$$\begin{split} &= \left[-\frac{\sin(\pi u)}{\pi u}\frac{1}{\digamma(x)-\frac1x}\right]_{x=2}^{x=q} - \int_{x=2}^{x=q} \frac{\sin(\pi u)}{\pi u^2}\frac{du}{\digamma(x)-\frac1x} \\ &- \int_{x=2}^{x=q} \frac{\sin(\pi u)}{\pi u}\frac{\digamma'(x)+\frac1{x^2}}{\left(\digamma(x)-\frac1x\right)^2} \frac{dx}{du}du \\ & = \left[-\frac{\sin(\pi u)}{\pi u}\frac{1}{\digamma(x)-\frac1x}\right]_{x=2}^{x=q} - \int_{x=2}^{x=q} \frac{\sin(\pi u)}{\pi u^2}\frac{du}{\digamma(x)-\frac1x} \\ &- \int_{x=2}^{x=q} \frac{\sin(\pi u)}{\pi u}\frac{\digamma'(x)+\frac1{x^2}}{\left(\digamma(x)-\frac1x\right)^3} du \end{split}$$

The first term is $O(1) + O\left(\frac{q}{\Gamma(q)}\right)$ and in particular is bounded. The second is similarly $O\left(\int_{x=2}^{x=q} \frac{du}{u^2}\right) = O(1)+ O\left(\frac{q}{\Gamma(q)}\right)$. For the last term divide the interval into two parts: up to $2\leq x\leq q^\delta$ and $q^\delta \leq x \leq q$ for some $\delta < 1$. On the first interval we use that $\digamma'(x)+\frac1{x^2} = O(\frac{1}{x}) = O(1)$ to bound the integral as $O(1)+O(\log u(q^\delta) = O(\log(\Gamma(q^\delta)) = O(\delta q^\delta \log q)$. On the second interval we have $\digamma'(x)+\frac1{x^2} = O(q^{-\delta})$ so the whole integral is $O(q^{1-\delta}\log q)$. Taking $\delta = \frac12$ we conclude that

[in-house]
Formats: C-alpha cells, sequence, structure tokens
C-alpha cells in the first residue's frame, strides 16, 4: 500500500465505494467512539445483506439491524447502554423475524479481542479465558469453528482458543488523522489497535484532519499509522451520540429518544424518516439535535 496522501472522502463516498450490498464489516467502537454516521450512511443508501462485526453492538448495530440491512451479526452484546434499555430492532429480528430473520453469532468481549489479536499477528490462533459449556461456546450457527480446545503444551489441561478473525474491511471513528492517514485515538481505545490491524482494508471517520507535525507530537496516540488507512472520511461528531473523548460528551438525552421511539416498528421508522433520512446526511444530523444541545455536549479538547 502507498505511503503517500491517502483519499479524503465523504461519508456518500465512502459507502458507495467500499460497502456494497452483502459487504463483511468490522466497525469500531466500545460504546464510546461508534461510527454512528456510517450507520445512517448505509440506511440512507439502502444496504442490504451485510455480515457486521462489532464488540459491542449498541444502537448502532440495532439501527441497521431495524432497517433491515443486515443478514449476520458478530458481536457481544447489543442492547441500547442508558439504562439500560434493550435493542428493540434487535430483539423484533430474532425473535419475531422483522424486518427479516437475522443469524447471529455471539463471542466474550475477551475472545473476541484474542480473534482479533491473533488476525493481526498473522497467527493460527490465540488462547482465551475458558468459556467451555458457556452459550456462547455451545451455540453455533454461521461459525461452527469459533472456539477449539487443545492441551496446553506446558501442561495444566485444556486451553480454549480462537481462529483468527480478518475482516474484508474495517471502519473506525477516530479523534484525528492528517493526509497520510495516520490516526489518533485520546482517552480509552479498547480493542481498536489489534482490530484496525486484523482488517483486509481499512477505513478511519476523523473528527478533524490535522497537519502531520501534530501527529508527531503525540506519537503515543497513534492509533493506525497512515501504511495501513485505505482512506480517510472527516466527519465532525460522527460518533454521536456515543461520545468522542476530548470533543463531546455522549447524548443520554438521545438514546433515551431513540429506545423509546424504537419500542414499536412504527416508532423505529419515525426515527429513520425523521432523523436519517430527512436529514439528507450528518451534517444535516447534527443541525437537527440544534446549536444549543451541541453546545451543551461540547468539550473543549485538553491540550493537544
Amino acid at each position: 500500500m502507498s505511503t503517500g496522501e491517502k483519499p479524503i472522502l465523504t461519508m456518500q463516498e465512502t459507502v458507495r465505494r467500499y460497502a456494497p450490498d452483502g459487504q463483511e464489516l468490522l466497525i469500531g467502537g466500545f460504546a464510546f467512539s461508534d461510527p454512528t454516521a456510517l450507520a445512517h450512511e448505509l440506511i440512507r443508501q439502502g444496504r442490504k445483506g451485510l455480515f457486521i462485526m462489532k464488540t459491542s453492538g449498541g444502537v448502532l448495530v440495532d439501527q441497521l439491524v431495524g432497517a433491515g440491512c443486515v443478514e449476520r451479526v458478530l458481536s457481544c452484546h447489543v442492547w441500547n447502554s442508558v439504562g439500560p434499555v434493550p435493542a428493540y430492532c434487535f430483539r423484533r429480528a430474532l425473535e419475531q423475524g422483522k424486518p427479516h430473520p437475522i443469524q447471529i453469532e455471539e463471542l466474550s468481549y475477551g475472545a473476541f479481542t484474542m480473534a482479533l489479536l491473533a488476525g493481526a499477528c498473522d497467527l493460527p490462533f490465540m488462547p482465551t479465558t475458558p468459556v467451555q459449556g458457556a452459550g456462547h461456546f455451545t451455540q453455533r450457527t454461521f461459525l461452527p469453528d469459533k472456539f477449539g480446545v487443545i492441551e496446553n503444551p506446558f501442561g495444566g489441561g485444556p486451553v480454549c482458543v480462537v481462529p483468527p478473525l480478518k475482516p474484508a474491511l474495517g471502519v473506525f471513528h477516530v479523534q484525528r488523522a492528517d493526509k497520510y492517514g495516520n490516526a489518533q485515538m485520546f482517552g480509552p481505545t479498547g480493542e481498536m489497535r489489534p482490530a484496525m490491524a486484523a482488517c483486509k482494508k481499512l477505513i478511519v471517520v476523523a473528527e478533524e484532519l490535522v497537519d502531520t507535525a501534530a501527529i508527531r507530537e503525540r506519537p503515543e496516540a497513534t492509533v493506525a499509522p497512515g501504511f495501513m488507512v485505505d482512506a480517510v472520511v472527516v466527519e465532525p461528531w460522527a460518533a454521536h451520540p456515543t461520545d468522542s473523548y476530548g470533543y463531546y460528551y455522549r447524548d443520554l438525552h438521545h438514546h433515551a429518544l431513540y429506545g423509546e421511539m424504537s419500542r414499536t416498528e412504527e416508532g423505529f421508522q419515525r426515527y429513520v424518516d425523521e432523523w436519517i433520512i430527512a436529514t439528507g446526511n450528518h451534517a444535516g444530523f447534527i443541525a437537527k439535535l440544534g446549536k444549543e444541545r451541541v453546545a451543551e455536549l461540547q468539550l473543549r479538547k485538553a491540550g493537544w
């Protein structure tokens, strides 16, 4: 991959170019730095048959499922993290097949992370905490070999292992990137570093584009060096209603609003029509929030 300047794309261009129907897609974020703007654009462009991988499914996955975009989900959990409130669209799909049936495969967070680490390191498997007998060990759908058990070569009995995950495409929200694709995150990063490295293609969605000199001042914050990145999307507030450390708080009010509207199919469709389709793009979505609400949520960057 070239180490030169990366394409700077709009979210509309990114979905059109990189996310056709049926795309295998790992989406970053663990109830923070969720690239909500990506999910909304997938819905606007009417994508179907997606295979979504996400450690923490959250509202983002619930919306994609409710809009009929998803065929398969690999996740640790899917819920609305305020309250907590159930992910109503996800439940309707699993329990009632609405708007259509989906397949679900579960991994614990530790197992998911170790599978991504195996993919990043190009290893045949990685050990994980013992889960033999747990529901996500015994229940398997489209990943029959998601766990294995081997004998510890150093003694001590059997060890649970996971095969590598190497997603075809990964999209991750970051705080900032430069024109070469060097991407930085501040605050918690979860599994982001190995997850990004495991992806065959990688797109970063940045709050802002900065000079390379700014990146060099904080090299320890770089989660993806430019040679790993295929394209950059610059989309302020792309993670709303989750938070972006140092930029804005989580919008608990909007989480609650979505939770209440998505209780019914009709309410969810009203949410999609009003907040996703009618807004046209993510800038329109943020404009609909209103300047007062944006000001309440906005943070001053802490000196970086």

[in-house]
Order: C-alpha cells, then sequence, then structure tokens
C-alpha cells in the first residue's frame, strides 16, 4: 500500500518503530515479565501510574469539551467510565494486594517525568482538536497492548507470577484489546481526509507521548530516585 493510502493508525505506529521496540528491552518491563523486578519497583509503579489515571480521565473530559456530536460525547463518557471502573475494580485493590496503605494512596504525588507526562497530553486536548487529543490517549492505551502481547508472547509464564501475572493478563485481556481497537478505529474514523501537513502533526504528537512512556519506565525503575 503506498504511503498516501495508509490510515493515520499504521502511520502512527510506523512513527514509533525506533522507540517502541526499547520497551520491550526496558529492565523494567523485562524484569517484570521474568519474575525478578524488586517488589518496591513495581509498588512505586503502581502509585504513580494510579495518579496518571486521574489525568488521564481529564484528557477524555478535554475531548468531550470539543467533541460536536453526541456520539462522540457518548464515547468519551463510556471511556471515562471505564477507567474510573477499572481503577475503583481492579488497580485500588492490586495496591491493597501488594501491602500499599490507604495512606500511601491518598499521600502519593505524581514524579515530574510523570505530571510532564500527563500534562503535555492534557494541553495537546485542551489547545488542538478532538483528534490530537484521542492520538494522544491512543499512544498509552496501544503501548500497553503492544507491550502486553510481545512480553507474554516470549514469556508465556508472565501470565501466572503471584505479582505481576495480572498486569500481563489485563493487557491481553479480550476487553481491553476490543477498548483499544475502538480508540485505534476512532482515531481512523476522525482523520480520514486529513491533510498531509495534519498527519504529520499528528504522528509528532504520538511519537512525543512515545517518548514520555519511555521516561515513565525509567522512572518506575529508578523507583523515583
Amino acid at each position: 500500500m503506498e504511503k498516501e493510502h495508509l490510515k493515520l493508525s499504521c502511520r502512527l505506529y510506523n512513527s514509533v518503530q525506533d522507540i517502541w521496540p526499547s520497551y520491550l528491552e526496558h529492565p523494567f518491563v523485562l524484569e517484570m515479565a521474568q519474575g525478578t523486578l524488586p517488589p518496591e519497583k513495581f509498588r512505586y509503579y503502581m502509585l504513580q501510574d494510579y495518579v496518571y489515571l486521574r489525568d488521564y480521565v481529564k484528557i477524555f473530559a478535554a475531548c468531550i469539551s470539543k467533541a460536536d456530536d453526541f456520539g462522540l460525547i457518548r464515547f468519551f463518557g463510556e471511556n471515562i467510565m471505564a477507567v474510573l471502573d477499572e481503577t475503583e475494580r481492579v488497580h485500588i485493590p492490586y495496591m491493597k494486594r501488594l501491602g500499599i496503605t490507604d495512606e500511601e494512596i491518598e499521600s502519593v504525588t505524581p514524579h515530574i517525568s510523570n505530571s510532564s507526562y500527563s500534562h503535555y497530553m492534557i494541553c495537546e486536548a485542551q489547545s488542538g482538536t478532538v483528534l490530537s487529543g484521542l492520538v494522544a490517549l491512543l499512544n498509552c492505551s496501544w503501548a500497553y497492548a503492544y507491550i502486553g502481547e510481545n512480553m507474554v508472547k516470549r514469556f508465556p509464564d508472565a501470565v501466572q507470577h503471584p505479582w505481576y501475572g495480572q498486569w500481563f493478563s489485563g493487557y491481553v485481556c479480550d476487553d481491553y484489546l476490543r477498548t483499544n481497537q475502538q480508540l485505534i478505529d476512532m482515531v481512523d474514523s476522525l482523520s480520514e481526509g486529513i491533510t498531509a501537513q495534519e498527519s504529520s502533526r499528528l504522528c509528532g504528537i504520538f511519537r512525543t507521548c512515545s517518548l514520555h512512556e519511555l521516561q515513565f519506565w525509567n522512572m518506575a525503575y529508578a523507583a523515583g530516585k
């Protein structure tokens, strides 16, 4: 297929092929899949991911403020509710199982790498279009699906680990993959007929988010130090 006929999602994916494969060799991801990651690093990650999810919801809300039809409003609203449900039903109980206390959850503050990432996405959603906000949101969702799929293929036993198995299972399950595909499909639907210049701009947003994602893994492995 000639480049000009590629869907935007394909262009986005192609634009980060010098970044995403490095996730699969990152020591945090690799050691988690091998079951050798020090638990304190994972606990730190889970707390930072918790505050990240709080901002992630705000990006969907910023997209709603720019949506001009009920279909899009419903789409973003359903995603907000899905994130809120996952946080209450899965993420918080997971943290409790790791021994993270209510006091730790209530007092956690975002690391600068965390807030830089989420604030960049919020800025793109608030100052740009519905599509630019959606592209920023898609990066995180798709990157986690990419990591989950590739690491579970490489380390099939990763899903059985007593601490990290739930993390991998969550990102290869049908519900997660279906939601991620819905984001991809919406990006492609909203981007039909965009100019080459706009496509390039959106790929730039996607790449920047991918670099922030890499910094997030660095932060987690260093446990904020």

$$ S(q) = \frac{q-2}{2} + O(q^{1/2}\log q)$$

And in particular has a different asymptotic.

Finally, a more careful analysis using the $\log^3x $ in the denominator of the third term would give the error term $O\left(\frac{q^{1/2}}{\log^2 q}\right)$.

  • $\begingroup$ I think multiple integrations by parts will give a $S(q) = \frac12 q + O_\epsilon(q^\epsilon)$ for any $\epsilon>0$. $\endgroup$ May 23, 2020 at 21:34
  • $\begingroup$ this is a great answer , thank you . I also added the links behind this question . Please comment your valuable advice . $\endgroup$
    – bambi
    May 28, 2020 at 13:58
  • 1